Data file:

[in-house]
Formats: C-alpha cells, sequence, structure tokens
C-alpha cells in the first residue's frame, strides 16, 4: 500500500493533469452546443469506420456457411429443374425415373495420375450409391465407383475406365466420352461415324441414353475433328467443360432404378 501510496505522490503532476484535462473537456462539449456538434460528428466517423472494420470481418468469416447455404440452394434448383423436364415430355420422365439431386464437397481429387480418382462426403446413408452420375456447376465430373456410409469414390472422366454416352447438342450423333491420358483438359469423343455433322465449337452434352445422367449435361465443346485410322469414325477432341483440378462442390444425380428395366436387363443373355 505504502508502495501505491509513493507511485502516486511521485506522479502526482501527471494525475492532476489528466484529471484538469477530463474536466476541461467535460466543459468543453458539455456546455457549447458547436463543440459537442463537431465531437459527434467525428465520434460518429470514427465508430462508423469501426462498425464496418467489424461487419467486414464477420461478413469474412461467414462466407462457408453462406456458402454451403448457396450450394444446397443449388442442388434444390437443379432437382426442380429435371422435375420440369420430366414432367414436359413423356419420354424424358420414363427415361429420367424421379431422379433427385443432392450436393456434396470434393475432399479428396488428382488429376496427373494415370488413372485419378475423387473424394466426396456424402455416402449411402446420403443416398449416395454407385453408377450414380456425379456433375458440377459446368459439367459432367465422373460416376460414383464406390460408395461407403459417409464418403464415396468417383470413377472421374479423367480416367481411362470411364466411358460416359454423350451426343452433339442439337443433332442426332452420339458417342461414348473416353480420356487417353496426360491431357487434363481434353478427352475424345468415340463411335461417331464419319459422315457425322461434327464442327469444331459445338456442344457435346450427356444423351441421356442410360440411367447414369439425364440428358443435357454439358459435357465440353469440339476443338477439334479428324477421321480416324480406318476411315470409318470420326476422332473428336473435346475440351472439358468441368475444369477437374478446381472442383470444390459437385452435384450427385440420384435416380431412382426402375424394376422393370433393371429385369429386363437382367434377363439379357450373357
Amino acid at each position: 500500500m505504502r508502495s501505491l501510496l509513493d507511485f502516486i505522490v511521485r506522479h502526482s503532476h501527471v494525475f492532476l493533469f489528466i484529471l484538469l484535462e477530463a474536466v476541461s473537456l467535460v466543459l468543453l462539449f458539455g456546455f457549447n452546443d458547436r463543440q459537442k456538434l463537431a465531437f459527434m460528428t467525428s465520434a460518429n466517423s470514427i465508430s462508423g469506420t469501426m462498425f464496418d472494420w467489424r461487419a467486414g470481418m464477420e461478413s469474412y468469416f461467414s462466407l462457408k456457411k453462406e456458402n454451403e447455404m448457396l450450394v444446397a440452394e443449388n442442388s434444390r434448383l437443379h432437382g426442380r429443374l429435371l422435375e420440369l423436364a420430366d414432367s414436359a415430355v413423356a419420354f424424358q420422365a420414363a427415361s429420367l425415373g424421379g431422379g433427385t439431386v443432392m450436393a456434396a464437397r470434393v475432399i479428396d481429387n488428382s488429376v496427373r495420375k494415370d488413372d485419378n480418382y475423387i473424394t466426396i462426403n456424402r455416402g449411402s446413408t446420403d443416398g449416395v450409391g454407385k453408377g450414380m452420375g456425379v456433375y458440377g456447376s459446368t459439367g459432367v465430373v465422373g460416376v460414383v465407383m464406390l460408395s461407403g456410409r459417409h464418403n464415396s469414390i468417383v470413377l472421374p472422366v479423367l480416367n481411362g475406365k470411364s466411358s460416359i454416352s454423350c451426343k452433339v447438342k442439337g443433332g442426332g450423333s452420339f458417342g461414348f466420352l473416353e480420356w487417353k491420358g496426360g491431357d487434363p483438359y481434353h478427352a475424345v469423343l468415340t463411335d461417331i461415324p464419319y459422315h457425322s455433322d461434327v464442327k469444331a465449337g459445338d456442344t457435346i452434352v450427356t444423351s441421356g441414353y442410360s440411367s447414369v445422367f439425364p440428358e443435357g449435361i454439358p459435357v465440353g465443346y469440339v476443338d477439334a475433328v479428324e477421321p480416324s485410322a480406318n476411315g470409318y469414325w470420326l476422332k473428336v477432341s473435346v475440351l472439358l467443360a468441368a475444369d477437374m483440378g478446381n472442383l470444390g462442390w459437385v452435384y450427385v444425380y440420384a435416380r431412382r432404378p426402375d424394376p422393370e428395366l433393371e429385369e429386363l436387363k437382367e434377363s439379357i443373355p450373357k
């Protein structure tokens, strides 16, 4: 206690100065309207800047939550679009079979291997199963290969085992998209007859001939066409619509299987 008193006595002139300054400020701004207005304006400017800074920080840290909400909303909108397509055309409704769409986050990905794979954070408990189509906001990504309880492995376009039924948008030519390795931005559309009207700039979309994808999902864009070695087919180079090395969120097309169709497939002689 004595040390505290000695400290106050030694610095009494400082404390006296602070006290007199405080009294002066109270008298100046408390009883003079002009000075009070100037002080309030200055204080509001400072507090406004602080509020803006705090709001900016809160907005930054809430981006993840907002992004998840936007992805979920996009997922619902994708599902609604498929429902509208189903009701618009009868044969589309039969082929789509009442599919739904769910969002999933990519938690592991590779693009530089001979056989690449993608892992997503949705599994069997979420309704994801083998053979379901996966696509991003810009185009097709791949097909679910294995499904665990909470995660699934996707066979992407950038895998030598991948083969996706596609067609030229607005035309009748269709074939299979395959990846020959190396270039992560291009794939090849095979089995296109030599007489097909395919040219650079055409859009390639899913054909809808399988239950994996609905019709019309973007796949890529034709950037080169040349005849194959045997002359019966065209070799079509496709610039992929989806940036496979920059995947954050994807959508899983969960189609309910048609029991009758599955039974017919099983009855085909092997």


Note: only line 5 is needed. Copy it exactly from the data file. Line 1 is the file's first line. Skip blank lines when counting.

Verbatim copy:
């Protein structure tokens, strides 16, 4: 206690100065309207800047939550679009079979291997199963290969085992998209007859001939066409619509299987 008193006595002139300054400020701004207005304006400017800074920080840290909400909303909108397509055309409704769409986050990905794979954070408990189509906001990504309880492995376009039924948008030519390795931005559309009207700039979309994808999902864009070695087919180079090395969120097309169709497939002689 004595040390505290000695400290106050030694610095009494400082404390006296602070006290007199405080009294002066109270008298100046408390009883003079002009000075009070100037002080309030200055204080509001400072507090406004602080509020803006705090709001900016809160907005930054809430981006993840907002992004998840936007992805979920996009997922619902994708599902609604498929429902509208189903009701618009009868044969589309039969082929789509009442599919739904769910969002999933990519938690592991590779693009530089001979056989690449993608892992997503949705599994069997979420309704994801083998053979379901996966696509991003810009185009097709791949097909679910294995499904665990909470995660699934996707066979992407950038895998030598991948083969996706596609067609030229607005035309009748269709074939299979395959990846020959190396270039992560291009794939090849095979089995296109030599007489097909395919040219650079055409859009390639899913054909809808399988239950994996609905019709019309973007796949890529034709950037080169040349005849194959045997002359019966065209070799079509496709610039992929989806940036496979920059995947954050994807959508899983969960189609309910048609029991009758599955039974017919099983009855085909092997």